One would be disappointed if he or she were looking for the complete 'how-to' of church-planting, if such a book even exists.  Churches that Multiply is not written with many specifics, other than what might be extrapolated from the Lessons to Take Away and Project sections.   However, Towns and Porter do not claim this is a how-to book.  They call this book "A Bible Study on Church Planting" (cover).  The set out to ignite a planting vision for a Bible study group, individual, or church.  If a group where to work together through this book and engage in the projects, it is likely that they would indeed gain a vision to plant.  That being said, Towns and Porter achieved what they set out to do.

A weakness of Churches that Multiply might be found in its format.  Using each church in Acts to examine one thing begins to look a bit contrived as the reader moves from chapter to chapter.  It almost seems as if the authors first created a list of things they wanted to cover and then assigned those topics to a single church.  Actually contrasting these churches with one another may have been more informative.  I wonder how relationships differed and what could be learned in the differences and similarities.  How did each church deal with their respective culture (because they all did)?  Instead, Athens is the only example of dealing with culture.  How did the various churches train up leaders, because surely the Ephesians are not the only ones that provide examples?   How did these various churches spread the gospel, do evangelism, and stand in the face of opposition? 

A strength of Churches that Multiply might also be found in its format.  Having simple sections that cover divided sections of the Book of Acts means it is easy to handle a chapter per week or every two weeks.  The projects and lesson take aways provide a simple task for a group leader.  This book might be a great place for a church planting team to journey for a season.  The projects could unite the group around a common theological vision and purpose as well as allow them to learn and grow together.  Spending 6 months in this book would greatly help a team develop a plan for their specific church-plant.

While there are many books on church-planting available, Churches that Multiply is great for a group study.  Although I have not used it with a study group or to develop a vision for planting, I believe it would make a good resource to do so.

Purchase this book at by clicking here.

* This book was recommended to me along with a few other books by a NAMB Send City Church-Planting Coordinator, and for that, I'm thankful. 
** Purchases made through the links on this website help financially support this ministry. 

On Preaching

They stand and deliver Sunday after Sunday, alone or as part of a team, sometimes traveling, sometimes for the same flock for many years.  They are the preachers that so many sit under week after week.  From their biblical expository preaching many learn the Word of the Lord and are moved to respond accordingly.  

Preaching is a special calling that often takes discipline, training, and practice in addition to the aid of the Holy Spirit.  It's hard work and encompasses so much more than what is seen and heard on Sunday morning.  And preaching is nothing new; preaching, according to Dr. Jim Hamilton, "is as old as Moses." 

After reading Saving Eutychus by Gary Millar and Phil Campbell, Jared Jenkins and I amplified our regular conversation on the topic of preaching.  As our conversations grew more numerous we decided to start a series on the topic for Salty Believer Unscripted.  We quickly realized a better way to examine preaching would be to view if from a variety of perspectives so we talked with a guy after he preached his first sermon.  Then we talked to pastors who preach in the team ministry of a shared pulpit.  We chatted with church planters.  One guy we interviewed has a PhD in preaching.  Another preacher develops curriculum and cut his preaching teeth in another language.  We talked with an itinerant preacher.  A seminary professor who also pastors a church was on the list as well as a preacher who has been preaching every week at the same church since the 70s.  Through a conversation with a variety of diverse preachers we saw similarities and differences.  And I believe we got a better picture of preaching through such a great list of preachers.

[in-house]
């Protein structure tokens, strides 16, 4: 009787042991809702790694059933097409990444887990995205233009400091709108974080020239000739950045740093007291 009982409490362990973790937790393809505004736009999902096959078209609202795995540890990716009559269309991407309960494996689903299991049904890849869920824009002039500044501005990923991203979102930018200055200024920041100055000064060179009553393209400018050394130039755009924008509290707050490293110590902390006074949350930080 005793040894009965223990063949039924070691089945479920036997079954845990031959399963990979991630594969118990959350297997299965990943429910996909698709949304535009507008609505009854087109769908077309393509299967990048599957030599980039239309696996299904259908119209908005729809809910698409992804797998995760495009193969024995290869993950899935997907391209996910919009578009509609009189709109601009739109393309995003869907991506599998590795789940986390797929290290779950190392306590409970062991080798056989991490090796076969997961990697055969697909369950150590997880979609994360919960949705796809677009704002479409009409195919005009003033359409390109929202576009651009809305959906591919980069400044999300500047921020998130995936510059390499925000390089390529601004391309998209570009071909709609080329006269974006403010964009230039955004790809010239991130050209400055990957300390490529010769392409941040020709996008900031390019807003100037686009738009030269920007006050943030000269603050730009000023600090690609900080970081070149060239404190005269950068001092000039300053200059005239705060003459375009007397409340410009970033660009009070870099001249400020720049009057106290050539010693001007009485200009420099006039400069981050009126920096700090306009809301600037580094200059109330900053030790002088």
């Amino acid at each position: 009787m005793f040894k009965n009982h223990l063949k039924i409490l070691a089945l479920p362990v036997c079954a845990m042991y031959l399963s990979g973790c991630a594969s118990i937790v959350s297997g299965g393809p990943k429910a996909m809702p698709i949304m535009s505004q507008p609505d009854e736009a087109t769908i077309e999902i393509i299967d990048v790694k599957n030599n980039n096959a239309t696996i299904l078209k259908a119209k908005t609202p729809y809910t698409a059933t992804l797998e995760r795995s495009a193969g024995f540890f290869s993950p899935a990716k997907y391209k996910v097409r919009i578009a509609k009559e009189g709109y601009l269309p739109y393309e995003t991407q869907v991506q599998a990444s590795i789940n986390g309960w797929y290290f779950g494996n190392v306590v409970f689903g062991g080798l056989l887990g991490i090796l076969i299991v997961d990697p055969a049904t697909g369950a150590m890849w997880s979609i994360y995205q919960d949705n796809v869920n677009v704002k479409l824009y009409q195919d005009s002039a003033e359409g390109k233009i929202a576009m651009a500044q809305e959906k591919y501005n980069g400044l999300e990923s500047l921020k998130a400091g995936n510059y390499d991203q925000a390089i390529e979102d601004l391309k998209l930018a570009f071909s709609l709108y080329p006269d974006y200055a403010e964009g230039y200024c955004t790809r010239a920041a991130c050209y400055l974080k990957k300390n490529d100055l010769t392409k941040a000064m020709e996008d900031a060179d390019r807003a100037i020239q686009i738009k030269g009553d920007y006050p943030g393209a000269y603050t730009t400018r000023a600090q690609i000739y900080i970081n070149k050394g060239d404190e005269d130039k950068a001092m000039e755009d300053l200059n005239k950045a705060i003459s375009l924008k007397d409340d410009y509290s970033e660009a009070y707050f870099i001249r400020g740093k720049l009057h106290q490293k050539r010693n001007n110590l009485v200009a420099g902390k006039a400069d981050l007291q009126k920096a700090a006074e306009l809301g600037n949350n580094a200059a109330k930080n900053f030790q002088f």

I deeply appreciate all the guys who contributed their thoughts and time to this conversation.  I learned a great deal as I suspect will be the case for others who listen.  These contributing preachers include: Andy Conroy, Kevin Lund, Robert Marshall, Dr. Travis Freeman, Trevin Wax, Kyle Costello, Rob Lee, Danny Braga, Douglas Wilson, and Dr. Jim Hamiltion.  It is a great privilege serving our Lord alongside them. 

You can listen to the conversation by following the links below:
-- On Preaching: Who's Qualified?  audio
-- On Preaching: Defining the Sermon audio
-- On Preaching: The Bucket and the Thimble audio
-- On Preaching: Stand and Deliver audio
-- On Preaching: A Discussion with Andy Conroy audio
-- On Preaching: A Discussion with Kevin Lund audio
-- On Preaching: A Discussion with Robert Marshall audio
-- On Preaching: A Discussion with Dr. Travis Freeman audio
-- On Preaching: A Discussion with Trevin Wax audio
-- On Preaching: A Discussion with Kyle Costello audio
-- On Preaching: A Discussion with Rob Lee audio
-- On Preaching: A Discussion with Danny Braga audio
-- On Preaching: A Discussion with Douglas Wilson audio
-- On Preaching: A Discussion with Dr. Jim Hamilton audio

Salty Believer Unscripted is a weekly podcast.  If you would like to listen to more conversations like the ones listed above please subscribe.